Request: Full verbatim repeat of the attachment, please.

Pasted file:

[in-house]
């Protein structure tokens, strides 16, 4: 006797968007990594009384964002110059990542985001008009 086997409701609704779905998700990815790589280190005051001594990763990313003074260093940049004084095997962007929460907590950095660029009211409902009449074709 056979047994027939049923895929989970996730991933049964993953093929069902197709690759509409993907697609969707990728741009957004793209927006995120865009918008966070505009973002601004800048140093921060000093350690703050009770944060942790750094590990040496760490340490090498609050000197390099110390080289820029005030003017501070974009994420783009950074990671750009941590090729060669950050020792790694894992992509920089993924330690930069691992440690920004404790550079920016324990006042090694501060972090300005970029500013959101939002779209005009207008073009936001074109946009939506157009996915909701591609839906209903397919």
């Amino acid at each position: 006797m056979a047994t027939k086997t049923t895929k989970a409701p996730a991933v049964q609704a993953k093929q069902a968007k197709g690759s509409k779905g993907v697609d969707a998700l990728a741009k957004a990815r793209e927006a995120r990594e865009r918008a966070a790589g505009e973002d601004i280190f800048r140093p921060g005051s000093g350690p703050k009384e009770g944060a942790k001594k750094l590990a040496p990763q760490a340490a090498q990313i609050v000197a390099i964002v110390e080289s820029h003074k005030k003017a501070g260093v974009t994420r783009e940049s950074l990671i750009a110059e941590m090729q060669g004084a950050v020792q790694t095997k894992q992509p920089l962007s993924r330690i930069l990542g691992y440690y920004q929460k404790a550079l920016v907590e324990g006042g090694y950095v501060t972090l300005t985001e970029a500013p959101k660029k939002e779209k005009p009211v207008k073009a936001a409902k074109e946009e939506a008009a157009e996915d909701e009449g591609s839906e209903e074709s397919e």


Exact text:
[in-house]
């Protein structure tokens, strides 16, 4: 006797968007990594009384964002110059990542985001008009 086997409701609704779905998700990815790589280190005051001594990763990313003074260093940049004084095997962007929460907590950095660029009211409902009449074709 056979047994027939049923895929989970996730991933049964993953093929069902197709690759509409993907697609969707990728741009957004793209927006995120865009918008966070505009973002601004800048140093921060000093350690703050009770944060942790750094590990040496760490340490090498609050000197390099110390080289820029005030003017501070974009994420783009950074990671750009941590090729060669950050020792790694894992992509920089993924330690930069691992440690920004404790550079920016324990006042090694501060972090300005970029500013959101939002779209005009207008073009936001074109946009939506157009996915909701591609839906209903397919």
């Amino acid at each position: 006797m056979a047994t027939k086997t049923t895929k989970a409701p996730a991933v049964q609704a993953k093929q069902a968007k197709g690759s509409k779905g993907v697609d969707a998700l990728a741009k957004a990815r793209e927006a995120r990594e865009r918008a966070a790589g505009e973002d601004i280190f800048r140093p921060g005051s000093g350690p703050k009384e009770g944060a942790k001594k750094l590990a040496p990763q760490a340490a090498q990313i609050v000197a390099i964002v110390e080289s820029h003074k005030k003017a501070g260093v974009t994420r783009e940049s950074l990671i750009a110059e941590m090729q060669g004084a950050v020792q790694t095997k894992q992509p920089l962007s993924r330690i930069l990542g691992y440690y920004q929460k404790a550079l920016v907590e324990g006042g090694y950095v501060t972090l300005t985001e970029a500013p959101k660029k939002e779209k005009p009211v207008k073009a936001a409902k074109e946009e939506a008009a157009e996915d909701e009449g591609s839906e209903e074709s397919e």